Today, Catholic Christians celebrate the Seventh Sunday in Ordinary Time.
On this day, we hear some very clear words about how we are to treat others, even those who hurt us.
In the Book of Leviticus, for example, we read, “You shall not bear hatred for your brother or sister in your heart. Though you may have to reprove your fellow citizen, do not incur sin because of him. Take no revenge and cherish no grudge against any of your people. You shall love your neighbor as yourself” (Leviticus 19: 17-18).
And in the Gospel passage we have today from St. Matthew, we hear these commandments from Jesus: “You have heard that it was said, An eye for an eye, a tooth for a tooth. But I say to you, offer no resistance to one who is evil. When someone strikes you on your right cheek, turn the other one as well” (Matthew 5: 38-39).
Jesus goes on to give us another commandment when he says, “You have heard that it was said, You shall love your neighbor and hate your enemy. But I say to you, love your enemies and pray for those who persecute you, that you may be children of your heavenly Father…” (Mathew 5: 43-44).
Needless to say, these are amazing words from Scripture. These are presented in a very clear manner. They are not wrapped up in a mysterious parable that has many meanings. And they make no exceptions.
For many Christians, these commandments are too difficult, so they simply reject them. I have found in my priesthood, that often, the people who reject these commandments are the same people who criticize other Catholic Christians for being “cafeteria Catholics,” people who pick and choose what they want to believe and what they don’t want to believe.
But before looking at these commandments in greater detail, let’s look at the following story that I call, “Welcome home, Mr. President.”
The year was 1978, and the scene was the White House in Washington, D.C. The occasion was a gathering of hundreds of government officials from all over the world who had come to pay respects to the memory of former Vice President Hubert Humphrey who had just died.
Among the guests was former President Richard Nixon, the first president in American history to resign from the presidency. Not only did he resign, he resigned in disgrace and humiliation. For politicians, he was a persona non grata, a person subject to being ostracized by peers.
And this is exactly what former President Nixon experienced in this gathering. The other guests avoided him as though he was radioactive, and he was left standing alone by himself.
Then, a very interesting thing happened. President Jimmy Carter walked in the room. President Carter, from a different political party from former President Nixon, was well known for his honesty, integrity, and southern graciousness. He also had the gift of reading crowd sentiment very clearly. It took President Carter just a minute to size up the situation: everyone was ostracizing President Nixon.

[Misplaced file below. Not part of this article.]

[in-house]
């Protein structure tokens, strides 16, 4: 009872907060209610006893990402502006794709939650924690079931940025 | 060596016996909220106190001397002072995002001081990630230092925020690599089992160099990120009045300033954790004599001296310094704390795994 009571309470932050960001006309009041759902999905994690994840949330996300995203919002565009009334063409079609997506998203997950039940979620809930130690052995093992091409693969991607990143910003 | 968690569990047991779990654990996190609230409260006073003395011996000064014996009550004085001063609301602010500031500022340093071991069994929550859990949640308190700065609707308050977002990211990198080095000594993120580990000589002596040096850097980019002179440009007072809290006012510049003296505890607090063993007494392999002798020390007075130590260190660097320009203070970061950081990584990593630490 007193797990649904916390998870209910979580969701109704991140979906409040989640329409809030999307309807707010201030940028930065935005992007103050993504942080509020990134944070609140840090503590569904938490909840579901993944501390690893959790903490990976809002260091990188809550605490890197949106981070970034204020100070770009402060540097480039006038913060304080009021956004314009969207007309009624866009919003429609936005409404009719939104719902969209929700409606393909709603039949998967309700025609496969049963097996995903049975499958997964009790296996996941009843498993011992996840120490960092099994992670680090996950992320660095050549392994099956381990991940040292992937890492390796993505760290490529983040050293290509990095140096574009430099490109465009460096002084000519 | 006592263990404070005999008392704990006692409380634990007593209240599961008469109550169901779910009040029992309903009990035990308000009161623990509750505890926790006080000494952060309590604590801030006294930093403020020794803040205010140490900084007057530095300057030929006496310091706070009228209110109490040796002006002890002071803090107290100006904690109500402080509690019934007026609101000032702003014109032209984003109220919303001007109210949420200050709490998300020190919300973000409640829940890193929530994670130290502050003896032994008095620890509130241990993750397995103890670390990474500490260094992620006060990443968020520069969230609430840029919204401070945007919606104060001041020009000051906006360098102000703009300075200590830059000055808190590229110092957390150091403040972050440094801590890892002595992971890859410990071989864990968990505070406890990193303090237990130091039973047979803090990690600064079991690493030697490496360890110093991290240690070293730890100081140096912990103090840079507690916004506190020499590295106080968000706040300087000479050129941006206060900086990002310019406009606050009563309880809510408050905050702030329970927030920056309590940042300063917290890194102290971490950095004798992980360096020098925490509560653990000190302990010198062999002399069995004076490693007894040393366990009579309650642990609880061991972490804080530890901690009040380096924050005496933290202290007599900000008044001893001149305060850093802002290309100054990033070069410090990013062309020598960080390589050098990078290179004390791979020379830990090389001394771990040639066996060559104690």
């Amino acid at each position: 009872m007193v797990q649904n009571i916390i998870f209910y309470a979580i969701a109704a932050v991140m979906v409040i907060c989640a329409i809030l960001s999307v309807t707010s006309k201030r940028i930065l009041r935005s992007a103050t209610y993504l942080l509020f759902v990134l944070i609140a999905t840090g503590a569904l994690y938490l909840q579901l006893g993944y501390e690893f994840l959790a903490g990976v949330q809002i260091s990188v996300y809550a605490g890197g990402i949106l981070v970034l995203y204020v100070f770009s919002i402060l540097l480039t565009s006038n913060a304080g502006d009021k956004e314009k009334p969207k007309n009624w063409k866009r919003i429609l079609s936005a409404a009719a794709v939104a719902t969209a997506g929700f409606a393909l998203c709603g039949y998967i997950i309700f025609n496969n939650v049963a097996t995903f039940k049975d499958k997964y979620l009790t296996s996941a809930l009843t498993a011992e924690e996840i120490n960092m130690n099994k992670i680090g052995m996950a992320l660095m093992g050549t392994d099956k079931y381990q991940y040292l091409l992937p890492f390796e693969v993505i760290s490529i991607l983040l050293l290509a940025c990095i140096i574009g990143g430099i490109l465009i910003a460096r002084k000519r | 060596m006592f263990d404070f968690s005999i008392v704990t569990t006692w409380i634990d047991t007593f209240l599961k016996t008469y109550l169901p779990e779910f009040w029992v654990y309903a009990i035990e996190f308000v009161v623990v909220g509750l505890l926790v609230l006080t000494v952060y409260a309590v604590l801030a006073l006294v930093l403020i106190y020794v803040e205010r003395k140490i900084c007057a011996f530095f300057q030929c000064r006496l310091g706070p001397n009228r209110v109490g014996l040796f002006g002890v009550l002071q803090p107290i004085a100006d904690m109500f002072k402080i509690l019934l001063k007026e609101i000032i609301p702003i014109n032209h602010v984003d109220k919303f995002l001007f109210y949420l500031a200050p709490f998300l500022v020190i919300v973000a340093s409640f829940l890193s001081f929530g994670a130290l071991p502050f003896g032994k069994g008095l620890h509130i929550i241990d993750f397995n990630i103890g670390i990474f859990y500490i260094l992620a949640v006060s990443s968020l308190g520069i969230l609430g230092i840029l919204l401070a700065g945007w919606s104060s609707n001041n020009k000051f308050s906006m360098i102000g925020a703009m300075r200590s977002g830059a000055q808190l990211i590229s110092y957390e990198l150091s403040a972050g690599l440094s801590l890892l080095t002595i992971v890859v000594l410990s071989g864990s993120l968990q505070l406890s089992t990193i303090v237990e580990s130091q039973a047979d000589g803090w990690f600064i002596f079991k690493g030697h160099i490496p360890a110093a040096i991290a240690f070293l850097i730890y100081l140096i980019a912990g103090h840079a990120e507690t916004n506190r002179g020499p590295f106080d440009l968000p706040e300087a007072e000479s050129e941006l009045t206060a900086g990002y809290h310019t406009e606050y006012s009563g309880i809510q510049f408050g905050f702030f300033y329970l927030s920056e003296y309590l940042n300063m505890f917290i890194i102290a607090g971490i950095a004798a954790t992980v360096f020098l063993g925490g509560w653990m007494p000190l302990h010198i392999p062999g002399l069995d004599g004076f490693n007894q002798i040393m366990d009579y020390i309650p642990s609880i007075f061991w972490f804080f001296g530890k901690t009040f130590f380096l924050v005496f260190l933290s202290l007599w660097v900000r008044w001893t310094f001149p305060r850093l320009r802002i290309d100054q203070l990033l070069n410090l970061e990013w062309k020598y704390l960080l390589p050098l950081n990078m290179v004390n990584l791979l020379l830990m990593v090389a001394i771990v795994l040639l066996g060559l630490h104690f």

So, instead of taking his seat, President Carter walked over to Richard Nixon, held out his hand, smiled broadly, and in a voice loud enough for others to hear said, “Welcome home, Mr. President! Welcome home!”
With that act of hospitality, President Carter became a living, walking, talking homily. What he was demonstrating for others is what Jesus was trying to teach us, that is, to love even those who are not like us, even those who may have hurt us.
Newsweek magazine reported, “If there was a turning point in Nixon’s long ordeal in the wilderness, it was that moment and that gesture of love and compassion.”
The Scripture passages we have today give us many commandments. They tell us we are to abandon the Old Testament idea of “an eye for an eye, a tooth for a tooth.” Thus, “getting even” with our enemy is no longer acceptable for the Christian.
We also learn that we are to love others as ourselves. This is a double commandment. In this commandment, love means we wish the very best for a person. So, to love our self means we wish the best for us, and to love others means we wish the best for others. And because our ultimate goal is eternal salvation, that means we wish that all people be saved.
But today’s Scripture passages also remind us that actions are not enough. Rather, we are not to harbor hatred or cherish any grudges in our hearts either.
Needless to say, these Scripture passages are not easy. Thus, for over two thousand years, there have been theologians and philosophers and other thinkers who have tried to create justifications for not having to follow the commandments of love and peace that we encounter in today’s Scripture. Only you can decide if you will follow them, for only you have your conscience. And as Catholic Christians, we know that our conscience is our ultimate guide for determining right the right course of action for us.
As we continue our life journeys this week, it would be a good idea to reflect on how we love our neighbor as ourselves, and how we pray for those who harm us.
That is the good news I have for you on this Seventh Sunday in Ordinary Time, 2017.
Story source: Maxie D. Dunnam, “Welcome Home Mr. President,” in the Workbook on Living as
a Christian, Nashville, TN: Abington, 1994, pp. 112-113.